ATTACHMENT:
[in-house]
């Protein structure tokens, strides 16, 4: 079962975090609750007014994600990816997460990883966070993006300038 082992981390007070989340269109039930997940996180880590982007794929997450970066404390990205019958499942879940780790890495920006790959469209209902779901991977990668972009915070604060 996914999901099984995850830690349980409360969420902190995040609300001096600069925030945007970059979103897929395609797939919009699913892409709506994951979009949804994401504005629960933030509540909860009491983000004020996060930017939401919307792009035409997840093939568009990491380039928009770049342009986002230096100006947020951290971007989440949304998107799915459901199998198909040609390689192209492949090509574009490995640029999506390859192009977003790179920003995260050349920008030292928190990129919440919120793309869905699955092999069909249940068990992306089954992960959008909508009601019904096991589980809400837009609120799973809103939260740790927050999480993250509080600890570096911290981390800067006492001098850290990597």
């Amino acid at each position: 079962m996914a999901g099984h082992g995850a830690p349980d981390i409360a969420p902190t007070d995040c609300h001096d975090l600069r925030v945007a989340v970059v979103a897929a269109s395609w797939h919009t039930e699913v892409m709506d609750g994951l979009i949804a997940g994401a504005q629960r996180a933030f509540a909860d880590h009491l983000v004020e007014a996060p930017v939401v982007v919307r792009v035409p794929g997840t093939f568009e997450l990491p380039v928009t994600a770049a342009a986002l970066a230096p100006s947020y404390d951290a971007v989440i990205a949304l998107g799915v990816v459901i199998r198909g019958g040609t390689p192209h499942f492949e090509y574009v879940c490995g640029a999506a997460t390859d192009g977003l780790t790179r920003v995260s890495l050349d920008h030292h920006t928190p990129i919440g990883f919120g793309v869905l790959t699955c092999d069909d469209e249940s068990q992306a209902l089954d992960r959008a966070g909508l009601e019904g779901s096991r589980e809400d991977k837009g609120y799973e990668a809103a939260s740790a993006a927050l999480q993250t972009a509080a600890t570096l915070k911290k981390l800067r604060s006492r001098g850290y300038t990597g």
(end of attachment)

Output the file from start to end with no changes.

[in-house]
């Protein structure tokens, strides 16, 4: 079962975090609750007014994600990816997460990883966070993006300038 082992981390007070989340269109039930997940996180880590982007794929997450970066404390990205019958499942879940780790890495920006790959469209209902779901991977990668972009915070604060 996914999901099984995850830690349980409360969420902190995040609300001096600069925030945007970059979103897929395609797939919009699913892409709506994951979009949804994401504005629960933030509540909860009491983000004020996060930017939401919307792009035409997840093939568009990491380039928009770049342009986002230096100006947020951290971007989440949304998107799915459901199998198909040609390689192209492949090509574009490995640029999506390859192009977003790179920003995260050349920008030292928190990129919440919120793309869905699955092999069909249940068990992306089954992960959008909508009601019904096991589980809400837009609120799973809103939260740790927050999480993250509080600890570096911290981390800067006492001098850290990597």
């Amino acid at each position: 079962m996914a999901g099984h082992g995850a830690p349980d981390i409360a969420p902190t007070d995040c609300h001096d975090l600069r925030v945007a989340v970059v979103a897929a269109s395609w797939h919009t039930e699913v892409m709506d609750g994951l979009i949804a997940g994401a504005q629960r996180a933030f509540a909860d880590h009491l983000v004020e007014a996060p930017v939401v982007v919307r792009v035409p794929g997840t093939f568009e997450l990491p380039v928009t994600a770049a342009a986002l970066a230096p100006s947020y404390d951290a971007v989440i990205a949304l998107g799915v990816v459901i199998r198909g019958g040609t390689p192209h499942f492949e090509y574009v879940c490995g640029a999506a997460t390859d192009g977003l780790t790179r920003v995260s890495l050349d920008h030292h920006t928190p990129i919440g990883f919120g793309v869905l790959t699955c092999d069909d469209e249940s068990q992306a209902l089954d992960r959008a966070g909508l009601e019904g779901s096991r589980e809400d991977k837009g609120y799973e990668a809103a939260s740790a993006a927050l999480q993250t972009a509080a600890t570096l915070k911290k981390l800067r604060s006492r001098g850290y300038t990597g």